Questions surround school board members’ legal residences 

Eric Cummings speaks during a meeting of the Marion County Public School Board in Ocala, Fla. on Tuesday, March 23, 2021. [Bruce Ackerman/Ocala Gazette] 2021.

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Posted May 26, 2021 | By Jennifer Hunt Murty,

Two Marion County School Board members face questions about their eligibility to continue serving on the board based on where they legally reside.

Eric Cummings speaks during a meeting of the Marion County Public School Board in Ocala on March 23. Beth McCall is seen to his immediate left. The two board members face questions about their eligibility to continue serving on the board based on where they legally reside. [Bruce Ackerman/Ocala Gazette]

The issues came up after School Board member Beth McCall recently announced she moved out of her District 2 home and into a home in District 1. Meanwhile, District 3 representative Eric Cummings maintains a rental home in Dunnellon but has a home near Ocala, also in District 1.

School board members must reside in the district residence area they are elected to and “shall maintain said residency throughout her or his term of office,” according to Florida Statute 1001.34.

When elected, both candidates signed residency affidavits that affirmed the address on their voter registration was their legal residence and swore they would maintain continuous residency in the district they represent throughout their term in office.

McCall’s last affidavit was signed on May 26, 2020, after she filed to run for a second term on the school board. She ran unopposed.

McCall, posted to social media on April 30 that she and her husband had moved to a new home that was not in District 2, but instead in District 1.

McCall said their decision to move was not based on being a school board member but “because of my husband’s health. We needed to downsize and move into town where we had family support.”

District 2 covers the Belleview and Lake Weir area of the county.

Cummings, who was first elected to the school board in 2018, used the address on his rental home in Dunnellon to qualify for District 3, which covers the northwest part of the county.

Cummings said he started renting the home in Dunnellon sometime in 2017 as a “place of solitude where he could recharge to do his work as pastor.” It also allowed him to stay close to the Dunnellon community where he had served as pastor of Union Mission Baptist Church. He served at the church from 2006 through 2016.

Cummings family also owns a larger home in Ocala that they built in 2005. He would not provide the address to the Ocala home, citing an exemption from publicly disclosing his address due to his previous work as a corrections officer. He said his wife does claim homestead exemption on the home.

In 2016, Cummings became pastor at New Zion Missionary Baptist in Ocala but said he and his family primarily reside at the Dunnellon rental house “5 to 6 days a week.” Cummings has a child enrolled at Vanguard High School.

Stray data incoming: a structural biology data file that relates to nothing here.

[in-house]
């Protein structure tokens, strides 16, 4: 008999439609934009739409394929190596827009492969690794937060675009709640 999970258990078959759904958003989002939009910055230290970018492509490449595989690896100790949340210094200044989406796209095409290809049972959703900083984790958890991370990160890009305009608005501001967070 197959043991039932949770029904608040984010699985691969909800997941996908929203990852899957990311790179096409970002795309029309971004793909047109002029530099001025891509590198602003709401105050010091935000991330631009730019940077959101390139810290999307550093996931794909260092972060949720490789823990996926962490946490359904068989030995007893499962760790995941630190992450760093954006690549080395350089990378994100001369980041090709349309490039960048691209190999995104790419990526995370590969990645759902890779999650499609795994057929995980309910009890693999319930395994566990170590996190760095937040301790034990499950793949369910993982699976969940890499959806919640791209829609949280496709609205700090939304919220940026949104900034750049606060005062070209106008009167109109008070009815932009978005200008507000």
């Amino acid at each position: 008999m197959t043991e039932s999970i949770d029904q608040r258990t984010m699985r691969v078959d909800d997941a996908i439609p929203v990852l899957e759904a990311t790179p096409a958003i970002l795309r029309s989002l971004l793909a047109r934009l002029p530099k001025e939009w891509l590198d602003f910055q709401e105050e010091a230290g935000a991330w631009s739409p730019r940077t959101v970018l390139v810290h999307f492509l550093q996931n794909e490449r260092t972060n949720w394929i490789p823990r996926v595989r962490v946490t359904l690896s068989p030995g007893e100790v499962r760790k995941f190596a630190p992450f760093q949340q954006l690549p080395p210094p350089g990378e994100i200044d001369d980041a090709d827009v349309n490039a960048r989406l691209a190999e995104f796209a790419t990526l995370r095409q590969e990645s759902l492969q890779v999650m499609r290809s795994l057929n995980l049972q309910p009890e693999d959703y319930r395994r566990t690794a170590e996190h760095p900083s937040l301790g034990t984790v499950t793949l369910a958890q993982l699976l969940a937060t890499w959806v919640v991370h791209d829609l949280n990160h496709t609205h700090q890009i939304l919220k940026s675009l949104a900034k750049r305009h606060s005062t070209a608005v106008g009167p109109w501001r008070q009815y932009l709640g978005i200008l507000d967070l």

In a 1974 case, Askew, Governor of the State of Florida v. Barbara B. Thomas, a similar issue was raised before the Florida Supreme Court. The court considered whether a school board member could retain her office after moving from the residence area from which she was elected.

In that decision, the Supreme Court held that “actual residence in area to be represented by school board member is required; thus, member could not continue to hold that office after moving.”

The school board member, Thomas, fought the governor’s removal on the basis that the residence requirement was “unreasonable.”

The Supreme Court disagreed. “There is understandable logic and reason for the residency requirement in this position; firsthand knowledge of conditions within a particular school board area are important to the service of the elected member. Perhaps it was felt in drafting the statute that the elected official would not be as responsive or as informed or as sensitive to the needs of that area if she did not live there with the people and their problems with which she was elected to deal. Certainly, this is not an unreasonable prerogative of the electorate, nor an unreasonable requirement of the office.”

In that case, the Florida Supreme Court sided with the governor and declared the school board office “vacant.”

McCall said she does not plan to run for a third term but does intend to finish her current term, “unless the governor says I have to vacate the seat because of moving.”

McCall’s term runs through 2024.

Cummings likens his living situation to others “who have two houses, one in town and a lake house,” agreeing that he chose to primarily live in the one meant typically for leisure.

Marion County Supervisor of Elections, Wesley Wilcox, says he has “no authority” to investigate the residence of candidates and did not know if the school board had any authority to investigate.

Wilcox explained that concerns such as a candidate’s residence are usually addressed with the election commission, after filing a complaint. Wilcox also pointed to the governor’s statutory power to suspend elected officials based on certain circumstances, but that it was his understanding that ultimately the senate would have to be involved in deciding for removal of an elected official.

Calls to the governor’s office and the school board were not immediately returned on Wednesday.

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